I really enjoyed the variety of themes, feelings, and lessons I received by reading this book. The first part “Bittersweet” is, in my opinion, the most melancholic. It’s the dark side of the poet who seeks consolation in writing poems to overcome his frustration and sadness. Soon after that, our writer takes us to wonderful landscapes to calm our troubled souls. “Painting with words” is the second part, and it’s literally a series of beautiful images illustrated with words. This part is a great reminder of how beautiful our world is if we just stop and behold it for a while. My personal favorite part is “Speaking of True Love”. As a romantic soul myself, I couldn’t help but adore each and every poem in this part. I could clearly see the depths of the poet’s love for his wife since every poem of this part is inspired by her. She is obviously his muse, and they have a beautiful love story that makes every poem even more sentimental and meaningful. The other parts are “Agua Viva”, “Footsteps of Buddha”, and “Ancient Wisdom”. I won’t give more details of these ones as I want readers to discover for themselves the rest of this collection.

What I can say though, is that after you finish reading this book you’ll probably find yourselves knowing the poet like he is your old friend. Every part is a different piece of Prattis’ puzzled life. He made sure to share every emotion and experience he had with us, and I think that is really brave and beautiful.

Reading this book was definitely an emotional roller coaster. The first part almost made me cry, especially the poem “ The Old Mare”. Some poems will make you think and others will put a smile on your face without realizing it. I’m sure everyone would find a poem to his liking in this collection. Furthermore, what I really appreciated while I was reading this book, was that the author, before every part, wrote an introduction. In those introductions, he explains why he wrote each poem, what inspired him, and what he was trying to achieve by writing it. This is extremely helpful because many times I find myself devaluing a poem since I can’t understand what it means. I also got to know the mentality of the poet better. I also loved the fact that the book starts with a poem dedicated to a Muse. This used to be a custom back in Ancient Greece when poets and writers asked inspiration from the Muse of writing. As a Greek, I’m very honored that a foreign poet decided to do that as well.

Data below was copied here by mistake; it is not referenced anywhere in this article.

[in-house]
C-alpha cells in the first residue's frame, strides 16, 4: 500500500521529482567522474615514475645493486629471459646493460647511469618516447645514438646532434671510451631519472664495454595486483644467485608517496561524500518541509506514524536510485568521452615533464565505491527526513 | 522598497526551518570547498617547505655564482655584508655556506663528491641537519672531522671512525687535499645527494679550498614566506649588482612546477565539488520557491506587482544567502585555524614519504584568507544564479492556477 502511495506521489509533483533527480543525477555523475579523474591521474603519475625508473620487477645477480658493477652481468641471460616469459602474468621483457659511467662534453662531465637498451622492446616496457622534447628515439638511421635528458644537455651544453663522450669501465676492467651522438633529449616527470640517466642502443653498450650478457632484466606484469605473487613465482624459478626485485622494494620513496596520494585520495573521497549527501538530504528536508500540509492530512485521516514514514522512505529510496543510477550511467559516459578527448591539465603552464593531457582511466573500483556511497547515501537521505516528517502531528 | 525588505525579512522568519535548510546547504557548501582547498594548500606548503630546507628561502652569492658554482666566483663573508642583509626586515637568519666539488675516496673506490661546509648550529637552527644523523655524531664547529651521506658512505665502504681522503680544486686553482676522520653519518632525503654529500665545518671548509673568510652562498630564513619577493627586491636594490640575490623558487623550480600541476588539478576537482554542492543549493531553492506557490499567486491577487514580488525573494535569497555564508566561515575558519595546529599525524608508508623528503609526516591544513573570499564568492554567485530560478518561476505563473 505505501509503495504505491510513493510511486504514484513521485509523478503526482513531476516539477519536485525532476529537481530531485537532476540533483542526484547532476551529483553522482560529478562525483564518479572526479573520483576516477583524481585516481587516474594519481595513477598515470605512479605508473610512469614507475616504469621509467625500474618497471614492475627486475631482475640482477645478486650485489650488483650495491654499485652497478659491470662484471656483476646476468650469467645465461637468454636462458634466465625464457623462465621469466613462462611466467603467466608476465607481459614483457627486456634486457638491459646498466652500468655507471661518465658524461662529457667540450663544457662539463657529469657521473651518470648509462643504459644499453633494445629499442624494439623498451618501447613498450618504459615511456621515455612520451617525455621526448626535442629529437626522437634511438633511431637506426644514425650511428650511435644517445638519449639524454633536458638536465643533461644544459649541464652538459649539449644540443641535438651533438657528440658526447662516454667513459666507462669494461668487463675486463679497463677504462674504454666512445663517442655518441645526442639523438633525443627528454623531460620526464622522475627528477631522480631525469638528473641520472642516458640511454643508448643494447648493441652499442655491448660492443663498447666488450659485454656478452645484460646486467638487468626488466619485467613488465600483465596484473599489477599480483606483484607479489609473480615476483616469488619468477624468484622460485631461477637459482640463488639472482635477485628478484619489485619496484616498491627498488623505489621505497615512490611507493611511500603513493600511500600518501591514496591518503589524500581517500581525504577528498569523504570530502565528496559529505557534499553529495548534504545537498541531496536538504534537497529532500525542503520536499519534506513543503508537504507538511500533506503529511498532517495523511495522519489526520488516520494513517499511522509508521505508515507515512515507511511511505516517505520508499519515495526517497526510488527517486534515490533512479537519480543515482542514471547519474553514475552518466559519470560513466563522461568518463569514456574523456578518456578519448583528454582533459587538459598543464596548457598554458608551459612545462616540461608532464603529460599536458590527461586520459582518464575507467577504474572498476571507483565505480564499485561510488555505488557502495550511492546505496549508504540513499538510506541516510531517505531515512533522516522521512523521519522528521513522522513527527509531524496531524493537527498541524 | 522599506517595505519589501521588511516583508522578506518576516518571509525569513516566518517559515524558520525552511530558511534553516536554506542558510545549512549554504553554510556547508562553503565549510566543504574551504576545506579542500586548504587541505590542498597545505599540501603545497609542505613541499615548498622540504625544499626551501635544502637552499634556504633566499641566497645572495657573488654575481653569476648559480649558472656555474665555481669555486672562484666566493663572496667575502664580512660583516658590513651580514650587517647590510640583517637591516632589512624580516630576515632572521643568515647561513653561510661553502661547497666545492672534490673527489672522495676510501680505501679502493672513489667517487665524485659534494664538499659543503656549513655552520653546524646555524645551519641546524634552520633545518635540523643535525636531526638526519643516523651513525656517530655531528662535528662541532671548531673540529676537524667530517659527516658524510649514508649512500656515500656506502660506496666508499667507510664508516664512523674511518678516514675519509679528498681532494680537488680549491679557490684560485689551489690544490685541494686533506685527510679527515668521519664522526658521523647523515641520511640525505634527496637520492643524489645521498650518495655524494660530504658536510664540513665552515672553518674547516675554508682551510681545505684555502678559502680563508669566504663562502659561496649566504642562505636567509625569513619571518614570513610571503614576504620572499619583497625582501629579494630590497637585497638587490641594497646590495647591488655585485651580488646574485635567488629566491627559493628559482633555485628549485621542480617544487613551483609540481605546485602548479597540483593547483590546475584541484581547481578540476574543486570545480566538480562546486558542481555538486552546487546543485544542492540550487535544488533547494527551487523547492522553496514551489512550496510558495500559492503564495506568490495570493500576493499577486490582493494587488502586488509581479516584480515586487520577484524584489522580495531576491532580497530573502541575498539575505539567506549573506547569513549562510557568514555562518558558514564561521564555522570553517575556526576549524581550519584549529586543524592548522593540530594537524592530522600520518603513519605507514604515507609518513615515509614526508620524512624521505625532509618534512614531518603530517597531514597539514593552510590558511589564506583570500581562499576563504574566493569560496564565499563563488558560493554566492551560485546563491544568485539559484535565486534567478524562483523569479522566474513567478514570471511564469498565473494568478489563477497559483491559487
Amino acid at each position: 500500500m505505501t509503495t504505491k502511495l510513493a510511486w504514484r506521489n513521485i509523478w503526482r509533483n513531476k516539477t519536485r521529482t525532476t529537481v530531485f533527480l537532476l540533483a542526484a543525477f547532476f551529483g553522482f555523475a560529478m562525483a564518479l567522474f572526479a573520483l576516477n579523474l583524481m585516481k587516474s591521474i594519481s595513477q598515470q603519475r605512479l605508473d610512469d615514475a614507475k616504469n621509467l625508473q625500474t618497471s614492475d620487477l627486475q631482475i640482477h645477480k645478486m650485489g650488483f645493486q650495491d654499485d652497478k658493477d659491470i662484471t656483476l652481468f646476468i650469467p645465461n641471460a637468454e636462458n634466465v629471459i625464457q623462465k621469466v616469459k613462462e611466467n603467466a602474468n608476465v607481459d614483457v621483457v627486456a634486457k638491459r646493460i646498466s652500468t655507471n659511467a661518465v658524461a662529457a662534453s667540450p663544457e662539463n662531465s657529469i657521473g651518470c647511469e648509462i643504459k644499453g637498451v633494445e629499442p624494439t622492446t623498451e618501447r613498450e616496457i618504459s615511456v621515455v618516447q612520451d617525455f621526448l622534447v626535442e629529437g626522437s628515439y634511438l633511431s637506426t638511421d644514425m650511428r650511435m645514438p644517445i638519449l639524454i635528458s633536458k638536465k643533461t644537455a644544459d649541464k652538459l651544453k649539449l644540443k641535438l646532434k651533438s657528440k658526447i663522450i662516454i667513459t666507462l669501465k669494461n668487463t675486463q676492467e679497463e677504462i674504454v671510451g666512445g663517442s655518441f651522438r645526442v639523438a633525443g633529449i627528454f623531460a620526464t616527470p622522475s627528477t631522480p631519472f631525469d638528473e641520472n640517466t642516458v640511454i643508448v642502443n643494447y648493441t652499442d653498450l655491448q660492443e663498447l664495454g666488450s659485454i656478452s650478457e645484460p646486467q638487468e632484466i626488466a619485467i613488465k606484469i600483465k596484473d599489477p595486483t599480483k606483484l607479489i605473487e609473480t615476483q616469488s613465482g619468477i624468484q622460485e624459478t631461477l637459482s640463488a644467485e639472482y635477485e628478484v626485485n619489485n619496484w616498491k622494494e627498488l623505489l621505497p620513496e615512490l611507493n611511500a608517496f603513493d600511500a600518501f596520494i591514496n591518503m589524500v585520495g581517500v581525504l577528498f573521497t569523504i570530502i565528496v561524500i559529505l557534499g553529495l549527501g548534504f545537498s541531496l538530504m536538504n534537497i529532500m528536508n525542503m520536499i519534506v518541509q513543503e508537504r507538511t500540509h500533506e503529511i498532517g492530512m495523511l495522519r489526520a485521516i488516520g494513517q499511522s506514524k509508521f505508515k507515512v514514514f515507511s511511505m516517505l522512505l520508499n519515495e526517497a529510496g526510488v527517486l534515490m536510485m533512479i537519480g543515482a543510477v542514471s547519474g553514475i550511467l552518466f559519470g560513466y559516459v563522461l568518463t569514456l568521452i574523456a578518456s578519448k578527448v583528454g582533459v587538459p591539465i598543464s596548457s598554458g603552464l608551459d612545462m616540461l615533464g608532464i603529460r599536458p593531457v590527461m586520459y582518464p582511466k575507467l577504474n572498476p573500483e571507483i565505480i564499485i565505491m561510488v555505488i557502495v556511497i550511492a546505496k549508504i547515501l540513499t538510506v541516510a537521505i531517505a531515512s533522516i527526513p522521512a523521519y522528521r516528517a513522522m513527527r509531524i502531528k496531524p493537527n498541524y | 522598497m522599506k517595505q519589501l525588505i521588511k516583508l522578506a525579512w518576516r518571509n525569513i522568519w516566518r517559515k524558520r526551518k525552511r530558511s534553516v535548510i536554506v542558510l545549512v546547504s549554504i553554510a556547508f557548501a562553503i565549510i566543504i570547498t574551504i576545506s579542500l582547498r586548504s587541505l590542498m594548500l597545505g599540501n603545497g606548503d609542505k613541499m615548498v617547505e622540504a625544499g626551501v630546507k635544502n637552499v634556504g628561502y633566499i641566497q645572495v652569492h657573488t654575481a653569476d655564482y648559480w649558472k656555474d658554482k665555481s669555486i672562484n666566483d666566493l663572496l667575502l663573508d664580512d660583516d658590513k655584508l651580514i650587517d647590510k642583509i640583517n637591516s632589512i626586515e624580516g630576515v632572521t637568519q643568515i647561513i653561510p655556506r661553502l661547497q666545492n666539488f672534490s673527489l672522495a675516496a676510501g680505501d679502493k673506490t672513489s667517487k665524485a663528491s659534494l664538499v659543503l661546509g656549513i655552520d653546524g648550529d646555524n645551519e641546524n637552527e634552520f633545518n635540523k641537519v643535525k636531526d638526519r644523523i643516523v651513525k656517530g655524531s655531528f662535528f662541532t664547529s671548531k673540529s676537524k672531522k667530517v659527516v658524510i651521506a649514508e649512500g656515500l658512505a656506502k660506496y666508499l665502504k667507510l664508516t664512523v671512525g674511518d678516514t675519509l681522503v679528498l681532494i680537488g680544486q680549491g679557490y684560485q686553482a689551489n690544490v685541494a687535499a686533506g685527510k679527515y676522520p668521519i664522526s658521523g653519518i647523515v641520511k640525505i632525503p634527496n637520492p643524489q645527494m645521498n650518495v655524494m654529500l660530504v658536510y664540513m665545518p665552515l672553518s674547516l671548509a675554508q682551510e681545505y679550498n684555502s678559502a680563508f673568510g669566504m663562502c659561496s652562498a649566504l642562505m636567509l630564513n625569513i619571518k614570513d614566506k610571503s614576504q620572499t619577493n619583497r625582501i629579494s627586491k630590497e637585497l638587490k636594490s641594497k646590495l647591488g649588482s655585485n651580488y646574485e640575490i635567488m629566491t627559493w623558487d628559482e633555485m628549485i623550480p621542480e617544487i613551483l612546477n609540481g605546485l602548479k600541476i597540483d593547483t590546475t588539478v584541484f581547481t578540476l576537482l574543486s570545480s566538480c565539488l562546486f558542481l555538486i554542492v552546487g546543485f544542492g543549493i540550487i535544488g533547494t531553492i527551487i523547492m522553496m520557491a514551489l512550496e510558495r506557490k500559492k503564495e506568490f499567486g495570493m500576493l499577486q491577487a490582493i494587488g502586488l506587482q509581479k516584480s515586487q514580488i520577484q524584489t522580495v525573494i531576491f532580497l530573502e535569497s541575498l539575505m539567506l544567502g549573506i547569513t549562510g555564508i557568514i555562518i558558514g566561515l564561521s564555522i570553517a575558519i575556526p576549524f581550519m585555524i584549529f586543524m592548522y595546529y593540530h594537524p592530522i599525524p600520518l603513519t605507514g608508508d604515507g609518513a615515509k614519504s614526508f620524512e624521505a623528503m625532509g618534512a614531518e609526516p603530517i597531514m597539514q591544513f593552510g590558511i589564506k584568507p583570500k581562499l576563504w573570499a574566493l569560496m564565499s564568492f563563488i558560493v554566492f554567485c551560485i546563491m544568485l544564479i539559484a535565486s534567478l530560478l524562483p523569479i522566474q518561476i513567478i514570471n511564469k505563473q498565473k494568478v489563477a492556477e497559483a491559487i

Overall, it’s clear to see that I loved every minute of reading Painting with Words. There was nothing not to like in this collection of poems. I actually read it twice, and I’m planning on reading it many more times. Moreover, I was pleased to see that it was exceptionally well edited. Thus, I’m happily giving this book 4 out of 4 stars. For those of you who love poetry, you should definitely give it a try. However, please keep in mind that some of those poems have curse words and some are hard to understand, so I wouldn’t recommend this book to an underage audience. Last but not least, many of these poems represent a Buddhist lifestyle and interpretation, so if you are offended by that, you probably wouldn’t enjoy this collection.